“He’s dying, damn it, and he’s all alone!”
“Mom—he’s not alone.”
Holly looked at her nineteen-year-old daughter through narrowed eyes. She held her cell phone in both hands after hanging up with the hospital as she stood next to the kitchen island.
“He’s not alone? Abby, what are you talking about?” Holly demanded.
Just a few feet away, standing by the kitchen table, Abby put her own cell phone down and replied, “Dad’s not alone—you know that.”
“Really?” Holly seethed with her head tilted. “Who’s with him, then?”
Abby answered, “Jesus.”
Throwing her chin back, Holly groaned, “Christ almighty.”
After folding her arms, Abby declared, “Exactly.”
Holly stomped past her daughter before plopping down on the living room couch. With her elbows upon her knees, she dropped her head into her hands.
Abby did not move from her spot, nor did she unfold her arms. She questioned, “You know that, right?”
Holly murmured into her palms, “Yes, I know. But your father needs more than that. He needs us.”
Abby lifted her eyebrows just a bit as she asked, “He needs more than Jesus? Before the coma, when they kicked everyone out of the hospital, Dad texted me. He said he wasn’t afraid. He cited Psalm 23.”
Holly lifted her head up and stared at her daughter. “I really don’t want to hear about the valley of Death right now, okay?”
“Are you worried about him?” Abby asked.
“What’s the matter with you?” Holly spat. “Of course, I’m worried about him! The doctor said he’s not going to make it!”
“But Dad’s okay with that,” Abby said as she unfolded her arms and shrugged her shoulders. “He wants to go to Heaven. That’s what we all want, right?”
“God,” Holly mumbled. “You go off to college and become a theology expert …”
“No,” Abby answered a little coldly. “I’m not a theology expert; I’m just repeating everything you taught me. What’s the matter with you?”
Holly jumped from the couch, pointed at Abby, and screamed, “Your father is dying! My husband is dying—alone, in a coma, suffocating—and nobody cares! Our own daughter doesn’t care!”
Abby put her hands on her hips and took a deep breath. Once she had control, she said, “I care. I care very much. But you and Dad taught me to believe, to have faith, and to accept Christ into my heart. You taught me to do these things so we could one day reach Heaven and join Him in all His glory. Are you saying you don’t actually believe those things?”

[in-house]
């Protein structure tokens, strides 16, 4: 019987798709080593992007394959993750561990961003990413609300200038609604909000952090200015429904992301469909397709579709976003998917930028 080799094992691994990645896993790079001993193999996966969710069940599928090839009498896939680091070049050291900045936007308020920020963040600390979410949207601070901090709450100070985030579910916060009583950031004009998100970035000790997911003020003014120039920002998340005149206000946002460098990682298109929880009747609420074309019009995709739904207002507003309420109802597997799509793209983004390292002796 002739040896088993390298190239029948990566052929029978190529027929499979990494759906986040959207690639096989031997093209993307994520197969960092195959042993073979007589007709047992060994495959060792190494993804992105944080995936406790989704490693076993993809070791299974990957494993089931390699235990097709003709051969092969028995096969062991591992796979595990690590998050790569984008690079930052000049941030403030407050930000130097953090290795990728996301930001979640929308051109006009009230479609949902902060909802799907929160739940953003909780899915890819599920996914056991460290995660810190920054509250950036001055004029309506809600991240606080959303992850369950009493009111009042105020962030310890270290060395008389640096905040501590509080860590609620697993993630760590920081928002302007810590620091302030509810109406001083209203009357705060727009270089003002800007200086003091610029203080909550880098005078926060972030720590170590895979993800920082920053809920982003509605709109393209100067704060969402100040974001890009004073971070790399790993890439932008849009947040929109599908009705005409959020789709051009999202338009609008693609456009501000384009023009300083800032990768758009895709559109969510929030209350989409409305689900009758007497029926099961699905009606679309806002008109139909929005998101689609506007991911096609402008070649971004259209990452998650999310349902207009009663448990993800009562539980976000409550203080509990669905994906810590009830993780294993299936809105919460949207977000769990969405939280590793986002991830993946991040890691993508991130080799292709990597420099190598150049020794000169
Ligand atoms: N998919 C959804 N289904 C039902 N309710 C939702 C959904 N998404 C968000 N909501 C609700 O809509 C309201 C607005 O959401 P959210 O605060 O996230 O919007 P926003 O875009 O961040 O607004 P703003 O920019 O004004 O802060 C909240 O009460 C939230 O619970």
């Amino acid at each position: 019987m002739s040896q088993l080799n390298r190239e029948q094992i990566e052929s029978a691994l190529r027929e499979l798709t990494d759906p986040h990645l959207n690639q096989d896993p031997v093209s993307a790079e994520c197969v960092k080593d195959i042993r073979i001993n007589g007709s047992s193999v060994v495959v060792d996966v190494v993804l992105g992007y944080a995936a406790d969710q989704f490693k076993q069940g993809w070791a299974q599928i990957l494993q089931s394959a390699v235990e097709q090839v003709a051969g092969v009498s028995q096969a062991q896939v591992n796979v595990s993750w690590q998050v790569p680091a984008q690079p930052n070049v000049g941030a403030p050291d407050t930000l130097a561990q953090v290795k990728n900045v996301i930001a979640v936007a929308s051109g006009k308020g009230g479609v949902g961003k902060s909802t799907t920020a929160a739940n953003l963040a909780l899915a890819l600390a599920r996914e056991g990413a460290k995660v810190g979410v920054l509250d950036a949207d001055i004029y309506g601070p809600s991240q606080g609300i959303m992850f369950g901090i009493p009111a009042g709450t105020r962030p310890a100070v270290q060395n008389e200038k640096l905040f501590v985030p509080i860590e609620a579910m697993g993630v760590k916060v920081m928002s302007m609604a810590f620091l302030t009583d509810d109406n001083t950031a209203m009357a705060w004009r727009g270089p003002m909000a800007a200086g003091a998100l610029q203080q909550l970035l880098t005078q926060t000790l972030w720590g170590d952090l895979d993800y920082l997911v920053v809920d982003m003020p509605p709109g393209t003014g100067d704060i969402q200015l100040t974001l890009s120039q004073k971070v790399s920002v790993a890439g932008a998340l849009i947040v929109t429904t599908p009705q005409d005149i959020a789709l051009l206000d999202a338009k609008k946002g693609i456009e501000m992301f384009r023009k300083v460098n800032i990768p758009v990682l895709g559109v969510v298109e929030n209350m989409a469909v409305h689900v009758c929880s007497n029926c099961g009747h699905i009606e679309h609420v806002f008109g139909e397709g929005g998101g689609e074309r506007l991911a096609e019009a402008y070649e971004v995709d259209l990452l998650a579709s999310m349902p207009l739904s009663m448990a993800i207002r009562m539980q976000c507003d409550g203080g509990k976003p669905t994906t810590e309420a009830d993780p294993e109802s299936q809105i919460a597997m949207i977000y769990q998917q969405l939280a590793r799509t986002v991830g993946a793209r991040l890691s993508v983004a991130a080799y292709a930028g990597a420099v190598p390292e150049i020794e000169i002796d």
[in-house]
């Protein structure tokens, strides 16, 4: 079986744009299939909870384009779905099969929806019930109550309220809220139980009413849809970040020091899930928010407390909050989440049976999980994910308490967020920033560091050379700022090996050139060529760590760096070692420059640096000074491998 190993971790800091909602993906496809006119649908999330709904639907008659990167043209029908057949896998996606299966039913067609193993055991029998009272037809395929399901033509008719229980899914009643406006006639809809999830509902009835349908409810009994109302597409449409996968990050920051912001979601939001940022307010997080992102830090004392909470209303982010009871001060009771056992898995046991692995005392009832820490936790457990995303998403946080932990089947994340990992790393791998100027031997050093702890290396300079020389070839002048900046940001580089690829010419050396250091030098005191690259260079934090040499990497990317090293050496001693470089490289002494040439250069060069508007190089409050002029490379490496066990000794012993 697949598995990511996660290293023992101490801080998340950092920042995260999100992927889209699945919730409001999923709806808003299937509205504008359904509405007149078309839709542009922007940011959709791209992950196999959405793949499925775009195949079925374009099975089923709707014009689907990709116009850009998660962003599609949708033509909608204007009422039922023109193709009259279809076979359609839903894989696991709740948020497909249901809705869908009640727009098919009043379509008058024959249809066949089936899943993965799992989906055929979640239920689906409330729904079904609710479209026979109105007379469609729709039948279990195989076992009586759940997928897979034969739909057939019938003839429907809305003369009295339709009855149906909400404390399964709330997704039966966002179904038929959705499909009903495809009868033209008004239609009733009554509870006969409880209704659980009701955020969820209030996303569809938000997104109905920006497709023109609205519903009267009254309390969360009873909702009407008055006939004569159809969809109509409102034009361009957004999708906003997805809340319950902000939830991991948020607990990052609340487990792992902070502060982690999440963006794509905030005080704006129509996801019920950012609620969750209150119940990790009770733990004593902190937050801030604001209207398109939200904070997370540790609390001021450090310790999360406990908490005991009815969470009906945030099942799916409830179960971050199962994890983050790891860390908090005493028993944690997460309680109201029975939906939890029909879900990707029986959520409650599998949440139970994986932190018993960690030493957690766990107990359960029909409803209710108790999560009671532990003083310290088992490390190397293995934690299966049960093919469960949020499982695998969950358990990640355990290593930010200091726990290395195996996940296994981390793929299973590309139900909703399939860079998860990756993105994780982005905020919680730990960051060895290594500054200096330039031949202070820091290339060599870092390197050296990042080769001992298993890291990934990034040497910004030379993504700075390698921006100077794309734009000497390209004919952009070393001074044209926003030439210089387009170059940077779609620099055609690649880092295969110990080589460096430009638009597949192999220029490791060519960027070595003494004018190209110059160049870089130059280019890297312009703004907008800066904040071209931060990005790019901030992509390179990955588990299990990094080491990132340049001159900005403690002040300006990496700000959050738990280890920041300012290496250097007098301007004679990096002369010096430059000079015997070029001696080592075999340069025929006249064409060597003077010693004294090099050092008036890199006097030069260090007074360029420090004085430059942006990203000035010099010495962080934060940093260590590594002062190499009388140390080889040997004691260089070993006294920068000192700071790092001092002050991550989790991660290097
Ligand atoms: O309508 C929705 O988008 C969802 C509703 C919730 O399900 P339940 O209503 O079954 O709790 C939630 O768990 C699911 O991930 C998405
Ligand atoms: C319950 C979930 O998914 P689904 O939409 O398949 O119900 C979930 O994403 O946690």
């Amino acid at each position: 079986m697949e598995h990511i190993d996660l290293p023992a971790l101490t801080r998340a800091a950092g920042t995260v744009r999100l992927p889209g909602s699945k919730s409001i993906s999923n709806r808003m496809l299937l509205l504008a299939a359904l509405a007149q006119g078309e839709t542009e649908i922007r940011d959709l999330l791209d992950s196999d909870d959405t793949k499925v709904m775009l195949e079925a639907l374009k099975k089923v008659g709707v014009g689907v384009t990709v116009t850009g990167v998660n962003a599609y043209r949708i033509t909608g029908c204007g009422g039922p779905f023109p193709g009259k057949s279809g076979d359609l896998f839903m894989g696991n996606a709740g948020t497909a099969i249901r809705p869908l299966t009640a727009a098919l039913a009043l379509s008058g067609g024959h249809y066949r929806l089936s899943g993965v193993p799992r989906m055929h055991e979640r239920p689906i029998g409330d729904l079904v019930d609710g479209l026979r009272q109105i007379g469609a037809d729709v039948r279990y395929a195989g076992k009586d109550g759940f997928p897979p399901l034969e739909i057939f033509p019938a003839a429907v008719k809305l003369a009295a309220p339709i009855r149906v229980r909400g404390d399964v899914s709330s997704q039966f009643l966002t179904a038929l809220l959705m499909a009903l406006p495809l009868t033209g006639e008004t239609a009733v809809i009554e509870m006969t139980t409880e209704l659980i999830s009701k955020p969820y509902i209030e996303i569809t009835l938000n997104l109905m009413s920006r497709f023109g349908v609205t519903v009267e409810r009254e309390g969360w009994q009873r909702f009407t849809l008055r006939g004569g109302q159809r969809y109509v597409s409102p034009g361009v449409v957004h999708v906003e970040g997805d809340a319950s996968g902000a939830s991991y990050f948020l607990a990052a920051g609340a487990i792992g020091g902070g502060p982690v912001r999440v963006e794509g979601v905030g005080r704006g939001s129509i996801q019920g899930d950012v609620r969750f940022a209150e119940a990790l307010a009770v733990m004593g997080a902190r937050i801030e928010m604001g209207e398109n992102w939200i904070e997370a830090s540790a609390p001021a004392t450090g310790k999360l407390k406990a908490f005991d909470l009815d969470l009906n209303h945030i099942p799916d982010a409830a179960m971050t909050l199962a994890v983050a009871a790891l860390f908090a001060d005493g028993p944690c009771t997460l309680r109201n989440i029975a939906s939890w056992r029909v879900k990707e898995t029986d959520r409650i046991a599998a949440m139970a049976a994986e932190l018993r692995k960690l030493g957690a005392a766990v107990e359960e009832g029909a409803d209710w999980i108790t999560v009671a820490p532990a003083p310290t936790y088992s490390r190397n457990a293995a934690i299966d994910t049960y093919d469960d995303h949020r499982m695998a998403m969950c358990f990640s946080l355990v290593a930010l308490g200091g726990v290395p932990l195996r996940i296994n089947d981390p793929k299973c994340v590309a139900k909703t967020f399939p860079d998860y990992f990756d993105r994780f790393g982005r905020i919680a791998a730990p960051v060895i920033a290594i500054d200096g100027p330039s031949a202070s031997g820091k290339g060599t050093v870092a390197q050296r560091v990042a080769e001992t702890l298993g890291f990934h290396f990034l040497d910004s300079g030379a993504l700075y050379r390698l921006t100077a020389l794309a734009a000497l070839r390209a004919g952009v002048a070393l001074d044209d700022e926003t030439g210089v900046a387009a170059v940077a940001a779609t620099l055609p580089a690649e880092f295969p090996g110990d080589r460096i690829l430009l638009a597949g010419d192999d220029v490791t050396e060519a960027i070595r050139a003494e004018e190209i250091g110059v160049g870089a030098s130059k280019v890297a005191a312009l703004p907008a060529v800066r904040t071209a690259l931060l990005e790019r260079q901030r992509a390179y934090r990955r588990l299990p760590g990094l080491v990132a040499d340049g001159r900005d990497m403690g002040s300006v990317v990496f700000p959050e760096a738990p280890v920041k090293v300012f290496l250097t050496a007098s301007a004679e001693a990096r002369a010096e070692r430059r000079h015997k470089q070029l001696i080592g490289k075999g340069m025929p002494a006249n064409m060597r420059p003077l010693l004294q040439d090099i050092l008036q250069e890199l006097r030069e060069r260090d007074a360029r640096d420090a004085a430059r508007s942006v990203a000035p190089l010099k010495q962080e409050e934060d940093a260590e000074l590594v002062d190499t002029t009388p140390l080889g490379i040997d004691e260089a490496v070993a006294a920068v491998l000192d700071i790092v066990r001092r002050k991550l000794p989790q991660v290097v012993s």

Holly fell to her knees and began to cry. Between sobs, she said, “Those are just things we tell kids … children’s stories …”
Abby stood her ground. “That’s not true. Not to me. Not to Dad.”
Unable to meet her daughter’s eyes, Holly remained on her knees with her head hung low.
“I don’t understand you,” Abby confessed. “You were our youth group sponsor. We prayed together every dinner—every night before bed. You got me up every Sunday for church. I don’t …”
“Those things …” Holly began as she fought to stifle her tears, “… they were just the right thing to do. I wanted to raise you … right.”
With eyes widened, Abby asked, “Are you saying you never actually believed?”
Holly faced her daughter again. Tears ran down her cheeks and her throat hitched. As she started to answer, Abby interrupted her.
“Don’t,” Abby said. “Don’t say anything. You don’t have to answer.”
Abby moved toward her mother, dropped to her knees as well, and wrapped her arms around her.
The daughter placed her head atop the mother’s and squeezed tightly.
“You’re upset. No matter what, I know Jesus is sitting with Dad right now, holding his hand. And Dad knows it, too. He’s not afraid. He’s joyful.”
Holly whispered, “I hope you’re right.”
The two women remained on the floor, hugging one another, waiting for the call.
Copyright © 2020 by Scott William Foley
This is a work of fiction. Names, characters, places, and incidents either are products of the author’s imagination or used fictitiously. Any resemblance to actual events or locales or persons, living or dead, is entirely coincidental.
All rights reserved. No part of this story may be used or reproduced by any means, graphic, electronic, or mechanical, including photocopying, recording, taping or by any information storage retrieval system without the written permission of the author except in the case of brief quotations embodied in critical reviews or articles.